For young soccer players, participating in repetitive technical training activities involving heading during practice may result in more total head impacts but playing in scrimmages or actual soccer games may result in greater magnitude head impacts. That's according to a small, preliminary study released today that will be presented at the American Academy of Neurology's Sports Concussion Conference, July 30-31, 2021.
Based on data for 344 volunteers, Brazilian researchers compared the physical and mental health benefits of workouts led in person by a fitness instructor, unsupervised online sessions, and classes supervised remotely via video call. Gradually increasing intensity was associated with improvements in mental health.
Researchers from Nanyang Technological University, Singapore (NTU Singapore), in collaboration with French specialty materials leader Arkema, have developed a tougher, safer bicycle helmet using a combination of materials. The new helmet prototype has higher energy absorption, reducing the amount of energy transferred to a cyclist's head in the event of an accident and lowering the chances of serious injury.
Smartphone gaming can be harmful to players who game to escape their negative mood and feelings of boredom, a new study has found.
Not enough progress has been made to address physical inactivity worldwide, with adolescents and people living with disabilities (PLWD) among the least likely populations to have the support needed to meet the World Health Organization (WHO)'s physical activity guidelines. Global efforts to improve physical activity have stalled, with overall deaths caused by physical activity remaining at more than 5 million people per year.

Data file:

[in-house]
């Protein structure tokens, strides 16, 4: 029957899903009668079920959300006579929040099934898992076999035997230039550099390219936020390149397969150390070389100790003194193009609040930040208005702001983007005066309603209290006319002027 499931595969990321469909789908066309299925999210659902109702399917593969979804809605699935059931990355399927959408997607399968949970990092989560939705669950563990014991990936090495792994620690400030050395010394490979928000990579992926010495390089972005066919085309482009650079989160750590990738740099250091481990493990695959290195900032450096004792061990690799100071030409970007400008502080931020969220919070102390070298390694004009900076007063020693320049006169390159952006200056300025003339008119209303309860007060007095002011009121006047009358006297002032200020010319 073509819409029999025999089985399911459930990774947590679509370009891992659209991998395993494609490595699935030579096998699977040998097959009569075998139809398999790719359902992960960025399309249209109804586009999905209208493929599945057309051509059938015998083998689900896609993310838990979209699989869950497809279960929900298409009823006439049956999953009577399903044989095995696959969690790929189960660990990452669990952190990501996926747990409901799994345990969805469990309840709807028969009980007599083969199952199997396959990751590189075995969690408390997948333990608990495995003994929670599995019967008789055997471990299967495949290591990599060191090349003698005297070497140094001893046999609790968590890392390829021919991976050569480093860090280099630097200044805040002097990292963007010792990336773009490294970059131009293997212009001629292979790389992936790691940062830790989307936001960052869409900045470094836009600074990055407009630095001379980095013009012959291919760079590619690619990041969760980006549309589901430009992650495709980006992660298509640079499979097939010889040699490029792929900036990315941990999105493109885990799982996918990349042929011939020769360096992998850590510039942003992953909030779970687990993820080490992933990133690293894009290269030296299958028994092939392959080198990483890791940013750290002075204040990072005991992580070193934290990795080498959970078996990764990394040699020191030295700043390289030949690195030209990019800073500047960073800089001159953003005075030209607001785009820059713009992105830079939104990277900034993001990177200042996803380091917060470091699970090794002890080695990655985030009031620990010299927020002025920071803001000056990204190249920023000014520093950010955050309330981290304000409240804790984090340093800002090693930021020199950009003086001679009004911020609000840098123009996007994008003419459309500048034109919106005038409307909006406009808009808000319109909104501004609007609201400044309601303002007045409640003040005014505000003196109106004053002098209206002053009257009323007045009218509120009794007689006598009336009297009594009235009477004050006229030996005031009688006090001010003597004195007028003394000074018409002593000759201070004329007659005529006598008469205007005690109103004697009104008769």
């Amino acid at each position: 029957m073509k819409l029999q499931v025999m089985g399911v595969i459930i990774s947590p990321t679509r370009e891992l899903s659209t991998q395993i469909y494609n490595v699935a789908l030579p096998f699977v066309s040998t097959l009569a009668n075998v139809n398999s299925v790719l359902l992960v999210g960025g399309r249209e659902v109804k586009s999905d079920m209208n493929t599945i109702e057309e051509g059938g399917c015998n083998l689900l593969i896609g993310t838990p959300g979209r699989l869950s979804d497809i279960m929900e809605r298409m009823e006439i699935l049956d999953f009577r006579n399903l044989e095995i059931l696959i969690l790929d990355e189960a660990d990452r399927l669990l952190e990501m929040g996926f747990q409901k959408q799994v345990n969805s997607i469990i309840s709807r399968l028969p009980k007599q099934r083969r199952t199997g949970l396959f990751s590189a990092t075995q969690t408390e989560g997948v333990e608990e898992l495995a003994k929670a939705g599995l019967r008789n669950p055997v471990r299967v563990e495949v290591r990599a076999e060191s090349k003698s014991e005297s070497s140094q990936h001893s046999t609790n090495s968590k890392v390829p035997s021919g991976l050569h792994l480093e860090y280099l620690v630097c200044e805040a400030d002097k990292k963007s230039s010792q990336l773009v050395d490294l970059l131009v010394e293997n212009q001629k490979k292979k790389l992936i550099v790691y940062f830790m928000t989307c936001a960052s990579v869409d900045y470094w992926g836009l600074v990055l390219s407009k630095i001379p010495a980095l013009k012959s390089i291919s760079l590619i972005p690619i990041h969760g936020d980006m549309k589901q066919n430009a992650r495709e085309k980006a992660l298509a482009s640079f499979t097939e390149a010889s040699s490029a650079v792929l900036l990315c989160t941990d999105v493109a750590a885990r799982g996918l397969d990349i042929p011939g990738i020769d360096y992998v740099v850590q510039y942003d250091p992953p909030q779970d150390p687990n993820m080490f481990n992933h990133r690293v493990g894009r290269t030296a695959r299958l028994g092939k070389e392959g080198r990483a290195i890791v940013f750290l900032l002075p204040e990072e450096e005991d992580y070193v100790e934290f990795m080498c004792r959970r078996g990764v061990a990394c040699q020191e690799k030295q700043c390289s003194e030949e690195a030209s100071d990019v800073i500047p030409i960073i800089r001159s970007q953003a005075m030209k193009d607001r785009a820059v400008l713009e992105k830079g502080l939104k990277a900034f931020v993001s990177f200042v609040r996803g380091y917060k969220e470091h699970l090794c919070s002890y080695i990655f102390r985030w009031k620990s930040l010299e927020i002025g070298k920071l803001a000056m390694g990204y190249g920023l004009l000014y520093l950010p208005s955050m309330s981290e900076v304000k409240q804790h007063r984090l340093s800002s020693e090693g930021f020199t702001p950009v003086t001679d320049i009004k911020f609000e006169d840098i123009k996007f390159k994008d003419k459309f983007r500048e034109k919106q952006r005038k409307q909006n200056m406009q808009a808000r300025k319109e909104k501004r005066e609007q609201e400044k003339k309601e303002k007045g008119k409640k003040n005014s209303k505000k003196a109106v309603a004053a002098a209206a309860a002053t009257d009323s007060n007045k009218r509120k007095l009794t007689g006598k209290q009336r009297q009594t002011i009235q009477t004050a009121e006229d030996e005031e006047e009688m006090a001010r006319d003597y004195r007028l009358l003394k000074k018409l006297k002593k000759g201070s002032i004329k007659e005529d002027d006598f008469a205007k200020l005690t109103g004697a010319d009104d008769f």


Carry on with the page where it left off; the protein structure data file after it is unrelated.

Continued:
A new study by the University of Malta and Staffordshire University highlights an urgent need for change in the curriculum and demonstrates how introducing longer, more frequent and more physically intense PE lessons can significantly improve children's weight and overall health. Malta currently has one of the highest rates of obesity worldwide with 40% of primary and 42.6% of secondary school children being overweight or obese.
If you're regularly out in the fresh air, you're doing something good for both your brain and your well-being. This is the conclusion reached by researchers at the Max Planck Institute for Human Development and the Medical Center Hamburg-Eppendorf (UKE). The longitudinal study recently appeared in The World Journal of Biological Psychiatry.
The new research will help doctors identify, treat and prevent dangerous atrial fibrillation in patients with hypertrophic cardiomyopathy, a common heart condition.
A new study from CU Denver found that greater trunk flexion has significant impact on stride length, joint movements, and ground reaction forces. How you lean may be one of the contributors to your knee pain, medial tibial stress syndrome, or back pain.
Patients undergoing hip arthroscopy with high-grade cartilage damage do not see as positive results compared with patients with lower grade cartilage damage, according to research reported today at the American Orthopedic Society of Sports Medicine- Arthroscopy Association of North America Combined 2021 Annual Meeting.